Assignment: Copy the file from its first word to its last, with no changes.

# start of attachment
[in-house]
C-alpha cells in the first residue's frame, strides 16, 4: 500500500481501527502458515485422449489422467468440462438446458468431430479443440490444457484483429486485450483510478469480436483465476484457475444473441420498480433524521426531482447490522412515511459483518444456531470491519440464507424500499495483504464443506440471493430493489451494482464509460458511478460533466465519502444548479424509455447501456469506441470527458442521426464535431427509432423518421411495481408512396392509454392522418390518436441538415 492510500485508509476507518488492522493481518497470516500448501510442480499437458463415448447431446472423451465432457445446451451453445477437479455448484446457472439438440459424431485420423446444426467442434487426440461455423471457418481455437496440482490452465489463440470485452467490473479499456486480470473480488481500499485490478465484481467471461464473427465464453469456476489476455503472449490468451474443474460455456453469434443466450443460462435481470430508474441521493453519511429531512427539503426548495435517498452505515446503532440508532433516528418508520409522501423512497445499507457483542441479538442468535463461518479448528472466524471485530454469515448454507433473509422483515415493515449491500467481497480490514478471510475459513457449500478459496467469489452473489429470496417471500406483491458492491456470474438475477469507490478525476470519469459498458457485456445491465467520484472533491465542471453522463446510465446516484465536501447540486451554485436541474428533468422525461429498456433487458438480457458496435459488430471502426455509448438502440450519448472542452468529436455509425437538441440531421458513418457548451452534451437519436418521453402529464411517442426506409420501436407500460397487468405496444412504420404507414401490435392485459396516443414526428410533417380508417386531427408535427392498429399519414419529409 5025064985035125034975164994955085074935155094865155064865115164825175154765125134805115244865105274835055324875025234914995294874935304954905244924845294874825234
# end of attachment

[in-house]
C-alpha cells in the first residue's frame, strides 16, 4: 500500500481501527502458515485422449489422467468440462438446458468431430479443440490444457484483429486485450483510478469480436483465476484457475444473441420498480433524521426531482447490522412515511459483518444456531470491519440464507424500499495483504464443506440471493430493489451494482464509460458511478460533466465519502444548479424509455447501456469506441470527458442521426464535431427509432423518421411495481408512396392509454392522418390518436441538415 492510500485508509476507518488492522493481518497470516500448501510442480499437458463415448447431446472423451465432457445446451451453445477437479455448484446457472439438440459424431485420423446444426467442434487426440461455423471457418481455437496440482490452465489463440470485452467490473479499456486480470473480488481500499485490478465484481467471461464473427465464453469456476489476455503472449490468451474443474460455456453469434443466450443460462435481470430508474441521493453519511429531512427539503426548495435517498452505515446503532440508532433516528418508520409522501423512497445499507457483542441479538442468535463461518479448528472466524471485530454469515448454507433473509422483515415493515449491500467481497480490514478471510475459513457449500478459496467469489452473489429470496417471500406483491458492491456470474438475477469507490478525476470519469459498458457485456445491465467520484472533491465542471453522463446510465446516484465536501447540486451554485436541474428533468422525461429498456433487458438480457458496435459488430471502426455509448438502440450519448472542452468529436455509425437538441440531421458513418457548451452534451437519436418521453402529464411517442426506409420501436407500460397487468405496444412504420404507414401490435392485459396516443414526428410533417380508417386531427408535427392498429399519414419529409 5025064985035125034975164994955085074935155094865155064865115164825175154765125134805115244865105274835055324875025234914995294874935304954905244924845294874825234